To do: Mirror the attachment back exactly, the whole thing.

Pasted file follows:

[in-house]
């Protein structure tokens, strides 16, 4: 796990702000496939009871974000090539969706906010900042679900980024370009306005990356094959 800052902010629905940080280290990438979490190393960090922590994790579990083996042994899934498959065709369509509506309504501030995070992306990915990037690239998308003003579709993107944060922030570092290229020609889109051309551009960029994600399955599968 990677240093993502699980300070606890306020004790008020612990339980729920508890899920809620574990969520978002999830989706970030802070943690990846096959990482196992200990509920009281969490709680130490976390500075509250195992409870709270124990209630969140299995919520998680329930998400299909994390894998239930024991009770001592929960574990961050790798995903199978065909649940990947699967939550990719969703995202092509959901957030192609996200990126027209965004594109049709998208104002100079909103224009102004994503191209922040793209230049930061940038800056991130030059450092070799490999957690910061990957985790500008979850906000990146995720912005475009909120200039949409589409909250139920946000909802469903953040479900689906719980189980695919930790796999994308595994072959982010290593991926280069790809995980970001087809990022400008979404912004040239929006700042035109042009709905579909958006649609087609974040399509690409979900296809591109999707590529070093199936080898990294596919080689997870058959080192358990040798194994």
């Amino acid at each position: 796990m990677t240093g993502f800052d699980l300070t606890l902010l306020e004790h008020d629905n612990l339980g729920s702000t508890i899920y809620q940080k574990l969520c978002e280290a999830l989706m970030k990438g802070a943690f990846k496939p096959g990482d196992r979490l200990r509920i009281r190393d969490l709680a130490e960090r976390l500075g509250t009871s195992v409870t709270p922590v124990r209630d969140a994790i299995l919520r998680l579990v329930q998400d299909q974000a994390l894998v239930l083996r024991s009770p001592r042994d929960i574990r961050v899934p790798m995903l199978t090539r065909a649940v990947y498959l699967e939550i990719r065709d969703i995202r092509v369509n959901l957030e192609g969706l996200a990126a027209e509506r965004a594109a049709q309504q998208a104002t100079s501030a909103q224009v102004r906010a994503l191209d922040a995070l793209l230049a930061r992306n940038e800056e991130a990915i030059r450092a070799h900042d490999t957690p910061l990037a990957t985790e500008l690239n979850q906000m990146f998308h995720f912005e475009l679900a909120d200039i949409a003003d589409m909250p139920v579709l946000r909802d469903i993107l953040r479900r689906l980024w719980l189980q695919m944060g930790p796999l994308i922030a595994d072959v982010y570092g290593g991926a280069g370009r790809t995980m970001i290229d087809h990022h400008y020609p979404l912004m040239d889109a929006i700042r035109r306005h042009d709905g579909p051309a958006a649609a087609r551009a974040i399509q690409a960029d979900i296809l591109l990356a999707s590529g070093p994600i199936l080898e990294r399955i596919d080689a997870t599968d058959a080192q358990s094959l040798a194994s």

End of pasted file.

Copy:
[in-house]
């Protein structure tokens, strides 16, 4: 796990702000496939009871974000090539969706906010900042679900980024370009306005990356094959 800052902010629905940080280290990438979490190393960090922590994790579990083996042994899934498959065709369509509506309504501030995070992306990915990037690239998308003003579709993107944060922030570092290229020609889109051309551009960029994600399955599968 990677240093993502699980300070606890306020004790008020612990339980729920508890899920809620574990969520978002999830989706970030802070943690990846096959990482196992200990509920009281969490709680130490976390500075509250195992409870709270124990209630969140299995919520998680329930998400299909994390894998239930024991009770001592929960574990961050790798995903199978065909649940990947699967939550990719969703995202092509959901957030192609996200990126027209965004594109049709998208104002100079909103224009102004994503191209922040793209230049930061940038800056991130030059450092070799490999957690910061990957985790500008979850906000990146995720912005475009909120200039949409589409909250139920946000909802469903953040479900689906719980189980695919930790796999994308595994072959982010290593991926280069790809995980970001087809990022400008979404912004040239929006700042035109042009709905579909958006649609087609974040399509690409979900296809591109999707590529070093199936080898990294596919080689997870058959080192358990040798194994």
């Amino acid at each position: 796990m990677t240093g993502f800052d699980l300070t606890l902010l306020e004790h008020d629905n612990l339980g729920s702000t508890i899920y809620q940080k574990l969520c978002e280290a999830l989706m970030k990438g802070a943690f990846k496939p096959g990482d196992r979490l200990r509920i009281r190393d969490l709680a130490e960090r976390l500075g509250t009871s195992v409870t709270p922590v124990r209630d969140a994790i299995l919520r998680l579990v329930q998400d299909q974000a994390l894998v239930l083996r024991s009770p001592r042994d929960i574990r961050v899934p790798m995903l199978t090539r065909a649940v990947y498959l699967e939550i990719r065709d969703i995202r092509v369509n959901l957030e192609g969706l996200a990126a027209e509506r965004a594109a049709q309504q998208a104002t100079s501030a909103q224009v102004r906010a994503l191209d922040a995070l793209l230049a930061r992306n940038e800056e991130a990915i030059r450092a070799h900042d490999t957690p910061l990037a990957t985790e500008l690239n979850q906000m990146f998308h995720f912005e475009l679900a909120d200039i949409a003003d589409m909250p139920v579709l946000r909802d469903i993107l953040r479900r689906l980024w719980l189980q695919m944060g930790p796999l994308i922030a595994d072959v982010y570092g290593g991926a280069g370009r790809t995980m970001i290229d087809h990022h400008y020609p979404l912004m040239d889109a929006i700042r035109r306005h042009d709905g579909p051309a958006a649609a087609r551009a974040i399509q690409a960029d979900i296809l591109l990356a999707s590529g070093p994600i199936l080898e990294r399955i596919d080689a997870t599968d058959a080192q358990s094959l040798a194994s």